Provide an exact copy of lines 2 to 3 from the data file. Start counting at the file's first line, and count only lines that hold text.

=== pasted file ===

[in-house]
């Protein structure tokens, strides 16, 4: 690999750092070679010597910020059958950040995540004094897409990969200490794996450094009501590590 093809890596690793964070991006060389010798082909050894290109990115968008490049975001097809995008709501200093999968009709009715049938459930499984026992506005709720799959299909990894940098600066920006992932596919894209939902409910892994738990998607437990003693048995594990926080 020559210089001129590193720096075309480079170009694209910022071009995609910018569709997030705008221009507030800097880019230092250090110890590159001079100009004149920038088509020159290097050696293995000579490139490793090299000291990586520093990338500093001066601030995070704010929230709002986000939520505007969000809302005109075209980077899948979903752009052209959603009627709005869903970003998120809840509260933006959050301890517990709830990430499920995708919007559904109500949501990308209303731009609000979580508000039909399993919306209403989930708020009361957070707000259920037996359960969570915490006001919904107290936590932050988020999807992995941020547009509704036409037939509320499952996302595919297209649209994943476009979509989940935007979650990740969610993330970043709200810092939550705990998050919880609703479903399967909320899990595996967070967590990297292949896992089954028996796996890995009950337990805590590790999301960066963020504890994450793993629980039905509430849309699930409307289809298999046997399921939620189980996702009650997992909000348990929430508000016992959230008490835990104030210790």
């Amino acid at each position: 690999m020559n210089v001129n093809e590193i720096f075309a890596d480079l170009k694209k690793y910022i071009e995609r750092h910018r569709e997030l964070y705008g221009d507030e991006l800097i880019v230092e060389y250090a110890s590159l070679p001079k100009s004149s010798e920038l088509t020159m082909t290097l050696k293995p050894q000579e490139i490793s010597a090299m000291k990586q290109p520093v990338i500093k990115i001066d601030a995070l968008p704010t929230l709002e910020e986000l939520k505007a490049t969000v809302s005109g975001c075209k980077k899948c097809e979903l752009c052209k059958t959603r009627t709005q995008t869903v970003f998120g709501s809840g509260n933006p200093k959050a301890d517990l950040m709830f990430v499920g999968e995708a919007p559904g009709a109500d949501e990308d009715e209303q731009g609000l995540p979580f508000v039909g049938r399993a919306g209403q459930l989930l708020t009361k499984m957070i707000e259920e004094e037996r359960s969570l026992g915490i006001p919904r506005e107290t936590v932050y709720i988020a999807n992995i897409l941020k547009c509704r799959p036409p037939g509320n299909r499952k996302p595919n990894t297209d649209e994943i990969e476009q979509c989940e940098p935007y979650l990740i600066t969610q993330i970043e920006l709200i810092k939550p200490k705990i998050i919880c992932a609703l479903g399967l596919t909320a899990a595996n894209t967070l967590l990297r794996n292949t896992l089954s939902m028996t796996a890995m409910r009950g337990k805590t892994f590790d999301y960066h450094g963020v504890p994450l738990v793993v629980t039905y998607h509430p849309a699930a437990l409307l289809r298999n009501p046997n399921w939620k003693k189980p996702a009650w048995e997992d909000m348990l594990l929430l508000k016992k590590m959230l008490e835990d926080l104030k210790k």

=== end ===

């Protein structure tokens, strides 16, 4: 690999750092070679010597910020059958950040995540004094897409990969200490794996450094009501590590 093809890596690793964070991006060389010798082909050894290109990115968008490049975001097809995008709501200093999968009709009715049938459930499984026992506005709720799959299909990894940098600066920006992932596919894209939902409910892994738990998607437990003693048995594990926080 020559210089001129590193720096075309480079170009694209910022071009995609910018569709997030705008221009507030800097880019230092250090110890590159001079100009004149920038088509020159290097050696293995000579490139490793090299000291990586520093990338500093001066601030995070704010929230709002986000939520505007969000809302005109075209980077899948979903752009052209959603009627709005869903970003998120809840509260933006959050301890517990709830990430499920995708919007559904109500949501990308209303731009609000979580508000039909399993919306209403989930708020009361957070707000259920037996359960969570915490006001919904107290936590932050988020999807992995941020547009509704036409037939509320499952996302595919297209649209994943476009979509989940935007979650990740969610993330970043709200810092939550705990998050919880609703479903399967909320899990595996967070967590990297292949896992089954028996796996890995009950337990805590590790999301960066963020504890994450793993629980039905509430849309699930409307289809298999046997399921939620189980996702009650997992909000348990929430508000016992959230008490835990104030210790």
């Amino acid at each position: 690999m020559n210089v001129n093809e590193i720096f075309a890596d480079l170009k694209k690793y910022i071009e995609r750092h910018r569709e997030l964070y705008g221009d507030e991006l800097i880019v230092e060389y250090a110890s590159l070679p001079k100009s004149s010798e920038l088509t020159m082909t290097l050696k293995p050894q000579e490139i490793s010597a090299m000291k990586q290109p520093v990338i500093k990115i001066d601030a995070l968008p704010t929230l709002e910020e986000l939520k505007a490049t969000v809302s005109g975001c075209k980077k899948c097809e979903l752009c052209k059958t959603r009627t709005q995008t869903v970003f998120g709501s809840g509260n933006p200093k959050a301890d517990l950040m709830f990430v499920g999968e995708a919007p559904g009709a109500d949501e990308d009715e209303q731009g609000l995540p979580f508000v039909g049938r399993a919306g209403q459930l989930l708020t009361k499984m957070i707000e259920e004094e037996r359960s969570l026992g915490i006001p919904r506005e107290t936590v932050y709720i988020a999807n992995i897409l941020k547009c509704r799959p036409p037939g509320n299909r499952k996302p595919n990894t297209d649209e994943i990969e476009q979509c989940e940098p935007y979650l990740i600066t969610q993330i970043e920006l709200i810092k939550p200490k705990i998050i919880c992932a609703l479903g399967l596919t909320a899990a595996n894209t967070l967590l990297r794996n292949t896992l089954s939902m028996t796996a890995m409910r009950g337990k805590t892994f590790d999301y960066h450094g963020v504890p994450l738990v793993v629980t039905y998607h509430p849309a699930a437990l409307l289809r298999n009501p046997n399921w939620k003693k189980p996702a009650w048995e997992d909000m348990l594990l929430l508000k016992k590590m959230l008490e835990d926080l104030k210790k």